There is increasing evidence that redox dysregulation, which can lead to oxidative stress and eventually to impairment of oligodendrocytes and parvalbumin interneurons, may underlie brain connectivity alterations in schizophrenia. Accordingly, we previously reported that levels of brain antioxidant glutathione in the medial prefrontal cortex were positively correlated with increased functional connectivity along the cingulum bundle in healthy controls but not in early psychosis patients. In a recent randomized controlled trial, we observed that 6-month supplementation with a glutathione precursor, N-acetyl-cysteine, increased brain glutathione levels and improved symptomatic expression and processing speed.
We investigated the effect of N-acetyl-cysteine supplementation on the functional connectivity between regions of the cingulate cortex, which have been linked to positive symptoms and processing speed decline. In this pilot study, we compared structural connectivity and resting-state functional connectivity between early psychosis patients treated with 6-month N-acetyl-cysteine (n = 9) or placebo (n = 11) supplementation with sex- and age-matched healthy control subjects (n = 74).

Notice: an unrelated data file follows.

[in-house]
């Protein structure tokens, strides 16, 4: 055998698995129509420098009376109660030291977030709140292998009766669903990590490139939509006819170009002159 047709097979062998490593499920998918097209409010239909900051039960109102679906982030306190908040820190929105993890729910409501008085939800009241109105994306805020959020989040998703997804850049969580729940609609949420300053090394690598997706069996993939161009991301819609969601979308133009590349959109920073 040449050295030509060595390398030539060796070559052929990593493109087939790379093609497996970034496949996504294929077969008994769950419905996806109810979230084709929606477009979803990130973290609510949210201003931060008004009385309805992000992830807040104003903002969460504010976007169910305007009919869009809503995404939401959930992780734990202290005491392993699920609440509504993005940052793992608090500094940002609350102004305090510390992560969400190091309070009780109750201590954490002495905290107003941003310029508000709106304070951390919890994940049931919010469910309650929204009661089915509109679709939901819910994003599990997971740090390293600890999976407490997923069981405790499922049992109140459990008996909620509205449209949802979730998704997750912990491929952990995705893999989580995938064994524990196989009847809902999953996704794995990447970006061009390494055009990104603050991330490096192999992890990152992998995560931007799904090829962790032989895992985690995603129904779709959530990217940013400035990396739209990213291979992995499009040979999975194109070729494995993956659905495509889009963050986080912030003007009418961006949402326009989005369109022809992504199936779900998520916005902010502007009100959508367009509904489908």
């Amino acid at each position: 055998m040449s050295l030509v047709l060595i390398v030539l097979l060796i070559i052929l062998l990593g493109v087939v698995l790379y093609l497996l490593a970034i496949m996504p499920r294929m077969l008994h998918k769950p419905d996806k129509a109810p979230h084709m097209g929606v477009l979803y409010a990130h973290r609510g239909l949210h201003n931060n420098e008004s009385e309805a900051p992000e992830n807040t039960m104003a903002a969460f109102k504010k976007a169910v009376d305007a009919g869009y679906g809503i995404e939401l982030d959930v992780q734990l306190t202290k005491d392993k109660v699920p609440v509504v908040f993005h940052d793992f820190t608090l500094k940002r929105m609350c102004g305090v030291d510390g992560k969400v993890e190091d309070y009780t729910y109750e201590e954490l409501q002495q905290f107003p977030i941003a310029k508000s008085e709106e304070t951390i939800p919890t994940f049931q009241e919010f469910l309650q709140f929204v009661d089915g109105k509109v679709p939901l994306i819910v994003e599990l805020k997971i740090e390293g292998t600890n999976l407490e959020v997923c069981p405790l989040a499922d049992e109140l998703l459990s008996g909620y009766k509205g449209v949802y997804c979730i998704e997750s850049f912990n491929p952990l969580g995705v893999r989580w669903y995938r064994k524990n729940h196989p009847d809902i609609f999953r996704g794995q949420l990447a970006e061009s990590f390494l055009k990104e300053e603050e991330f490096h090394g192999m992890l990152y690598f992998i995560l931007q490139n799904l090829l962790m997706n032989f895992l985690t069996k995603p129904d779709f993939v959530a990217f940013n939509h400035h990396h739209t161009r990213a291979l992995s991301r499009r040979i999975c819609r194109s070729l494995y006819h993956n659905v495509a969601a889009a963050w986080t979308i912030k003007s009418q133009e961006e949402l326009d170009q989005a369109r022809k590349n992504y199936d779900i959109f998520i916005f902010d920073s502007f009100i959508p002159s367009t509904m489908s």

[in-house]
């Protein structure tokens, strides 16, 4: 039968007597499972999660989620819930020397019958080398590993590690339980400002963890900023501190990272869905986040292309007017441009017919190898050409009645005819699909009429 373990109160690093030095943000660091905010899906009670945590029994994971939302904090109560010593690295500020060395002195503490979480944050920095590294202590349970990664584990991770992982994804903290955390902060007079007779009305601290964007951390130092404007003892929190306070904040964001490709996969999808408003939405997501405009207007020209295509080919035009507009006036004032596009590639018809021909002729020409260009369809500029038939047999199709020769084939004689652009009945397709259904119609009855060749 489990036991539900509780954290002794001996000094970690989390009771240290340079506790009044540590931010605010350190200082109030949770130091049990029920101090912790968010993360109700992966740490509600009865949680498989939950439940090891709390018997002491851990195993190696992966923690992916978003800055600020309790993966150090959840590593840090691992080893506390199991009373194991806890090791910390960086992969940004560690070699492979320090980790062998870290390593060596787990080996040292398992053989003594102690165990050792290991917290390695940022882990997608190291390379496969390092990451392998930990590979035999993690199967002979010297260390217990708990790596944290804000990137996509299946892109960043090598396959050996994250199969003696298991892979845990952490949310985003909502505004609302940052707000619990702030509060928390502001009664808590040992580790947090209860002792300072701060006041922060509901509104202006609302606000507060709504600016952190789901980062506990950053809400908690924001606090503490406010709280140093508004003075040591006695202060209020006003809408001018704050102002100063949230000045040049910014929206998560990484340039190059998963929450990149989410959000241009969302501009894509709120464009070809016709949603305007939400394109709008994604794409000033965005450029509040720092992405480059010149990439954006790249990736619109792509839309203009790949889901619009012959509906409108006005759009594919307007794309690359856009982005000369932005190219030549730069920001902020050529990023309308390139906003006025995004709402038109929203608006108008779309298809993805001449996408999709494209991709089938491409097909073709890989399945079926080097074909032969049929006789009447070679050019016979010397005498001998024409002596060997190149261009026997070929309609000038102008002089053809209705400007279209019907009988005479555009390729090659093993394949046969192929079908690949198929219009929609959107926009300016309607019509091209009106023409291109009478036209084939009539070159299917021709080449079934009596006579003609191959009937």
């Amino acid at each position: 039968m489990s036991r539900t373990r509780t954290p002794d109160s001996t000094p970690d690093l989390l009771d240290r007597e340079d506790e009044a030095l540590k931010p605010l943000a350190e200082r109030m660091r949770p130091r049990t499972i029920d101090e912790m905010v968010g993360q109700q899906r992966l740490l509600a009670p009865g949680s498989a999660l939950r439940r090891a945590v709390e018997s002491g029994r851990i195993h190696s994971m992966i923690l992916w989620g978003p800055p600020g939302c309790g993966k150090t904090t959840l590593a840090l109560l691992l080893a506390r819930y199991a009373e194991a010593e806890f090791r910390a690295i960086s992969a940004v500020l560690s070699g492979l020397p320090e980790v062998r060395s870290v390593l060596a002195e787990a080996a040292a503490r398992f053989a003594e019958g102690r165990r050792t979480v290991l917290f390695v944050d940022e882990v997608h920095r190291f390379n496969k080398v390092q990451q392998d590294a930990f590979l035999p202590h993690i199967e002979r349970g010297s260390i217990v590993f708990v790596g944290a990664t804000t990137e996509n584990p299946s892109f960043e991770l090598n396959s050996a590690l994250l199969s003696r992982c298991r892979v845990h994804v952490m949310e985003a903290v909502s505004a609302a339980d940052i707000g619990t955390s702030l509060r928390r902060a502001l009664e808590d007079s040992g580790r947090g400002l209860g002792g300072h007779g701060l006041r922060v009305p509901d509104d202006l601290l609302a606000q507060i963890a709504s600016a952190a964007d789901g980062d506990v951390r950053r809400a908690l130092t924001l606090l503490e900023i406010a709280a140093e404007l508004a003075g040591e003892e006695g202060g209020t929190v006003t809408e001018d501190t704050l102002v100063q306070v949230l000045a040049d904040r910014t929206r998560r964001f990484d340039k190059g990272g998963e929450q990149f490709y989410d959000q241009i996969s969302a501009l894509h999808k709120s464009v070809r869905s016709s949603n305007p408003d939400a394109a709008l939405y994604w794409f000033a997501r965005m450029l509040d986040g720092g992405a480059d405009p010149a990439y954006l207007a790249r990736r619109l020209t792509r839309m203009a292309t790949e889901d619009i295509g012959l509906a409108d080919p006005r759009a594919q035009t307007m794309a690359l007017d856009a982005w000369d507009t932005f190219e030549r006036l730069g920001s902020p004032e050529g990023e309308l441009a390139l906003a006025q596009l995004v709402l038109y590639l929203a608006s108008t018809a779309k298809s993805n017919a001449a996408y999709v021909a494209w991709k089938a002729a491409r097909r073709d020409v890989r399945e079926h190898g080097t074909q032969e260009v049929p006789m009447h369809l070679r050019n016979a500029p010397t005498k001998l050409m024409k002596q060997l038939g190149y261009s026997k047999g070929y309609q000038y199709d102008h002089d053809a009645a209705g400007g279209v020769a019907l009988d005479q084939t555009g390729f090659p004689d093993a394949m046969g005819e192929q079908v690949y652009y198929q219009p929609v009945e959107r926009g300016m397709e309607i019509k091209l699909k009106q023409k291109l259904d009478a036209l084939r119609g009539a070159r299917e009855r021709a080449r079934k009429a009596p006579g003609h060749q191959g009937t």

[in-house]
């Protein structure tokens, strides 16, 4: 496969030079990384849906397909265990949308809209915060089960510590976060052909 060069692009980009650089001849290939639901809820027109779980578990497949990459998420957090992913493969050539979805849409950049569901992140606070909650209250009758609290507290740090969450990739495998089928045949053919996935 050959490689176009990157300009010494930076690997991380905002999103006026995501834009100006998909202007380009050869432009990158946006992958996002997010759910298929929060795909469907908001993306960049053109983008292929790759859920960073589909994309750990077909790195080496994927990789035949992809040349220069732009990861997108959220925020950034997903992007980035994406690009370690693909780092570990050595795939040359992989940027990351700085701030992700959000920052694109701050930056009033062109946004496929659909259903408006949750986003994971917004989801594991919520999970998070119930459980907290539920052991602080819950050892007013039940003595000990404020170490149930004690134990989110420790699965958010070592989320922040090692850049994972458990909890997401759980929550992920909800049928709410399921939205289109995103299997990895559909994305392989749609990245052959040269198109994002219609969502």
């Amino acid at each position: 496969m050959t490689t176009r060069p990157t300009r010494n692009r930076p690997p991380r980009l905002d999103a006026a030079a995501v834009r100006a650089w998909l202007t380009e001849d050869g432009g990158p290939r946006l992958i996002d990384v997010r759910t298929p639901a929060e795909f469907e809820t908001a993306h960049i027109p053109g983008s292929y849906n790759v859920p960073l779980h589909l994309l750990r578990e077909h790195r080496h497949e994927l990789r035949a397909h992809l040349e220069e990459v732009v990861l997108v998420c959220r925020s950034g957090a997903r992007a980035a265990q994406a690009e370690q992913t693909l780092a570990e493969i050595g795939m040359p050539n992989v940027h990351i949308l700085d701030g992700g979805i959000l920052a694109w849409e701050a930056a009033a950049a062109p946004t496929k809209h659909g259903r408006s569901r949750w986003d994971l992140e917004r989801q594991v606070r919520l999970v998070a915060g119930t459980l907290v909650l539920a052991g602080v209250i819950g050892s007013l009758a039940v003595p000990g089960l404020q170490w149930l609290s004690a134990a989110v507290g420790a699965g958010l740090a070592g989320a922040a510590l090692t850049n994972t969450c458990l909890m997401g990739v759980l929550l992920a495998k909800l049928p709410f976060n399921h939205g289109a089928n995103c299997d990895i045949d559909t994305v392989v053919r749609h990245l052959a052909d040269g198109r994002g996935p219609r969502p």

We observed that 6-month N-acetyl-cysteine supplementation increases functional connectivity along the cingulum and more precisely between the caudal anterior part and the isthmus of the cingulate cortex. These functional changes can be partially explained by an increase of centrality of these regions in the functional brain network.
N-acetyl-cysteine supplementation has a positive effect on functional connectivity within the cingulate cortex in early psychosis patients. To our knowledge, this is the first study suggesting that increased brain glutathione levels via N-acetyl-cysteine supplementation may improve brain functional connectivity.